“The Sermon on the Mount” by Carl Bloch, created in 1877. Image courtesy of Creative Commons

Pelosi prays for Trump

(RNS) — Who is supposed to love their enemies and pray for them? Christians.

It's an injunction from that most famous of Christian texts, the Sermon on the Mount in the Gospel of Matthew, which portrays Jesus pushing beyond the requirements of Jewish law: You've heard you shouldn't murder, but I say you shouldn't get angry. You've heard you shouldn't commit adultery, but I say you shouldn't lust in your heart. And so on, up to:

You have heard that it was said, "You shall love your neighbor and hate your enemy." But I say to you, Love your enemies and pray for those who persecute you.

While the Hebrew Bible nowhere ordains that enemies be hated, a certain allowance to gloat over them can be detected, as in Psalm 23: "Thou preparest a table before me in the presence of mine enemies."

That's not the Christian way. As my RNS colleague Tom Reese points out, there's also Jesus' command in Luke to “[l]ove your enemies, do good to those who hate you, bless those who curse you, pray for those who mistreat you.”

These are the texts that lie behind Pelosi's angry response to right-wing scribbler James Rosen's asking if she hates President Trump. "As a Catholic, I resent your using the word hate in a sentence that addresses me," she said. I don't hate anyone ... I pray for the president all the time. So, don't mess with me when it comes to words like that."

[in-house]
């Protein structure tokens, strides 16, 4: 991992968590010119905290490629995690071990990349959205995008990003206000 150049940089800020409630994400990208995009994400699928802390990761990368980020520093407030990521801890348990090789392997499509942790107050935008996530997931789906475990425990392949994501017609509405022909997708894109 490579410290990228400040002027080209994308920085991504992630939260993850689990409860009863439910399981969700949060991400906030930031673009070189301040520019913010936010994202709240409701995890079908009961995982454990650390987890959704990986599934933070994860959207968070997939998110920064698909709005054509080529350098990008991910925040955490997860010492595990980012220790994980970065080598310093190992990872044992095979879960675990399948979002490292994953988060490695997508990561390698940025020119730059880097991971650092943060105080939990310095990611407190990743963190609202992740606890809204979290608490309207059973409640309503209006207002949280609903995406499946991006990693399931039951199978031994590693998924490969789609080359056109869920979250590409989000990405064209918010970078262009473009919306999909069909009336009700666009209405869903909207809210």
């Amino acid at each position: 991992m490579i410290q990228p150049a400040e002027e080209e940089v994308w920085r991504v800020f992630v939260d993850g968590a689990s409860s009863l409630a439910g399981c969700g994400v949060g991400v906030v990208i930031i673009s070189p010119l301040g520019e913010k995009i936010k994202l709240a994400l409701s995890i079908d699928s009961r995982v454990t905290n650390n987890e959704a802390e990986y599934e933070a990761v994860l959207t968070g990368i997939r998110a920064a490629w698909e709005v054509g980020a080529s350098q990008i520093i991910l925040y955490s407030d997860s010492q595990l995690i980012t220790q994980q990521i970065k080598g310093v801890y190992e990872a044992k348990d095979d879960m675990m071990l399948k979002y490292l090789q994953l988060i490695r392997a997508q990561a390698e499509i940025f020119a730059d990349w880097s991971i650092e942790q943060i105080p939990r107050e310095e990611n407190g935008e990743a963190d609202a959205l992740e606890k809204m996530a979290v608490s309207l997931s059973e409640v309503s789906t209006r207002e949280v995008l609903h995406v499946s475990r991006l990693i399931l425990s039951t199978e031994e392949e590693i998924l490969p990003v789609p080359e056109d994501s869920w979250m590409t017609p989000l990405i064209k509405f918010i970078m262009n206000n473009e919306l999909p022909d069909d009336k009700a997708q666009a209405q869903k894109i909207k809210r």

Naturally, the object of her prayers could not resist getting into the act, tweeting, "She says she 'prays for the President.' I don’t believe her, not even close."

Why would Donald Trump not believe her? 

I confess to being perpetually astonished by Trump's abysmally low cultural I.Q. You'd think that anyone brought up in Western civilization in the last couple of millennia would be at least dimly aware of the trope of praying for your enemies. I wouldn't expect the Sermon on the Mount to contain his favorite verses, but why is there no tiny voice in the back of his head that whispers, Yes, that is what Christians are supposed to do."

Praying for President Obama is what, for example, Franklin Graham, deep-seated Obama adversary and one of Trump's most fervent evangelical supporters, said he was scripturally obliged to do every day. Trump, by contrast, seems to ask, "Why would my enemies pray for me? Why would they wish good on me when I wish no good on them?"

Just as Pelosi's response to Rosen opened a window onto her spiritual identity, so Trump's tweet opened one onto his.